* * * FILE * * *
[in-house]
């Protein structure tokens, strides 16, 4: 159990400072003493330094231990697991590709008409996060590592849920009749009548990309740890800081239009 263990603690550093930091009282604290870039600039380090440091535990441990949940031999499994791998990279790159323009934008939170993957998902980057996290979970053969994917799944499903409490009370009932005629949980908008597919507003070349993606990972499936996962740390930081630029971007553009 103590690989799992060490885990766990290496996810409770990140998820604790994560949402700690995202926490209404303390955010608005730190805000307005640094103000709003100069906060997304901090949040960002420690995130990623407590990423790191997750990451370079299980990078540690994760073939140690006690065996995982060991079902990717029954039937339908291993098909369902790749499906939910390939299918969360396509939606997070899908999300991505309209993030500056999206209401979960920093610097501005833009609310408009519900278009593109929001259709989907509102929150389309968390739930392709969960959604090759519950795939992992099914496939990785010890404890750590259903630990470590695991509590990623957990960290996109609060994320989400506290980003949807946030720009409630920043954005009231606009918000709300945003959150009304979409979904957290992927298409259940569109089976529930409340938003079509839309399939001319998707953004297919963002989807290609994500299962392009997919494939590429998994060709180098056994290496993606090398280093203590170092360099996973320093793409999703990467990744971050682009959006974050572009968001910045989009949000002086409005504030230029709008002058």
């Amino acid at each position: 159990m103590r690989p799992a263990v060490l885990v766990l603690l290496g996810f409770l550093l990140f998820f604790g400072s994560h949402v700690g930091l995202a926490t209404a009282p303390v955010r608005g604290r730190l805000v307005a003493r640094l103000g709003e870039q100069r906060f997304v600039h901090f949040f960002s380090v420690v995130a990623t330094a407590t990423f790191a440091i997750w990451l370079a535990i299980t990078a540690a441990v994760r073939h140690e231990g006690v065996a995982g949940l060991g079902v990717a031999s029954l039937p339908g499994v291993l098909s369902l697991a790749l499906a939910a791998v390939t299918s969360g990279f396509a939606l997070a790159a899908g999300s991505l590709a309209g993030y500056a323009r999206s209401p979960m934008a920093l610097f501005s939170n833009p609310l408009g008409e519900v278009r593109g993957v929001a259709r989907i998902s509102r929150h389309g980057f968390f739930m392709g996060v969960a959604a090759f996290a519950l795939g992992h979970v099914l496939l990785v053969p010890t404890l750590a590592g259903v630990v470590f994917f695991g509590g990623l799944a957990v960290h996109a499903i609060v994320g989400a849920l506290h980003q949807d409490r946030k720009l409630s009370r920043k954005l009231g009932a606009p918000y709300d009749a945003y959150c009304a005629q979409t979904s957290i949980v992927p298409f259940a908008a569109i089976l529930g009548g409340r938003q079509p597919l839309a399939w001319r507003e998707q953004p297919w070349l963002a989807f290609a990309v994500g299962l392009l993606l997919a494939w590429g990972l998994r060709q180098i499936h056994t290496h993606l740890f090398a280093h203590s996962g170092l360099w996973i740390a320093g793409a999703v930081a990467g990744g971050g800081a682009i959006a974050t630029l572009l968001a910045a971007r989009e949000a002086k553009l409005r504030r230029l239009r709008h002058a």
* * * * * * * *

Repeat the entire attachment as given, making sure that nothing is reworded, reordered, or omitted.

[in-house]
């Protein structure tokens, strides 16, 4: 159990400072003493330094231990697991590709008409996060590592849920009749009548990309740890800081239009 263990603690550093930091009282604290870039600039380090440091535990441990949940031999499994791998990279790159323009934008939170993957998902980057996290979970053969994917799944499903409490009370009932005629949980908008597919507003070349993606990972499936996962740390930081630029971007553009 103590690989799992060490885990766990290496996810409770990140998820604790994560949402700690995202926490209404303390955010608005730190805000307005640094103000709003100069906060997304901090949040960002420690995130990623407590990423790191997750990451370079299980990078540690994760073939140690006690065996995982060991079902990717029954039937339908291993098909369902790749499906939910390939299918969360396509939606997070899908999300991505309209993030500056999206209401979960920093610097501005833009609310408009519900278009593109929001259709989907509102929150389309968390739930392709969960959604090759519950795939992992099914496939990785010890404890750590259903630990470590695991509590990623957990960290996109609060994320989400506290980003949807946030720009409630920043954005009231606009918000709300945003959150009304979409979904957290992927298409259940569109089976529930409340938003079509839309399939001319998707953004297919963002989807290609994500299962392009997919494939590429998994060709180098056994290496993606090398280093203590170092360099996973320093793409999703990467990744971050682009959006974050572009968001910045989009949000002086409005504030230029709008002058």
């Amino acid at each position: 159990m103590r690989p799992a263990v060490l885990v766990l603690l290496g996810f409770l550093l990140f998820f604790g400072s994560h949402v700690g930091l995202a926490t209404a009282p303390v955010r608005g604290r730190l805000v307005a003493r640094l103000g709003e870039q100069r906060f997304v600039h901090f949040f960002s380090v420690v995130a990623t330094a407590t990423f790191a440091i997750w990451l370079a535990i299980t990078a540690a441990v994760r073939h140690e231990g006690v065996a995982g949940l060991g079902v990717a031999s029954l039937p339908g499994v291993l098909s369902l697991a790749l499906a939910a791998v390939t299918s969360g990279f396509a939606l997070a790159a899908g999300s991505l590709a309209g993030y500056a323009r999206s209401p979960m934008a920093l610097f501005s939170n833009p609310l408009g008409e519900v278009r593109g993957v929001a259709r989907i998902s509102r929150h389309g980057f968390f739930m392709g996060v969960a959604a090759f996290a519950l795939g992992h979970v099914l496939l990785v053969p010890t404890l750590a590592g259903v630990v470590f994917f695991g509590g990623l799944a957990v960290h996109a499903i609060v994320g989400a849920l506290h980003q949807d409490r946030k720009l409630s009370r920043k954005l009231g009932a606009p918000y709300d009749a945003y959150c009304a005629q979409t979904s957290i949980v992927p298409f259940a908008a569109i089976l529930g009548g409340r938003q079509p597919l839309a399939w001319r507003e998707q953004p297919w070349l963002a989807f290609a990309v994500g299962l392009l993606l997919a494939w590429g990972l998994r060709q180098i499936h056994t290496h993606l740890f090398a280093h203590s996962g170092l360099w996973i740390a320093g793409a999703v930081a990467g990744g971050g800081a682009i959006a974050t630029l572009l968001a910045a971007r989009e949000a002086k553009l409005r504030r230029l239009r709008h002058a």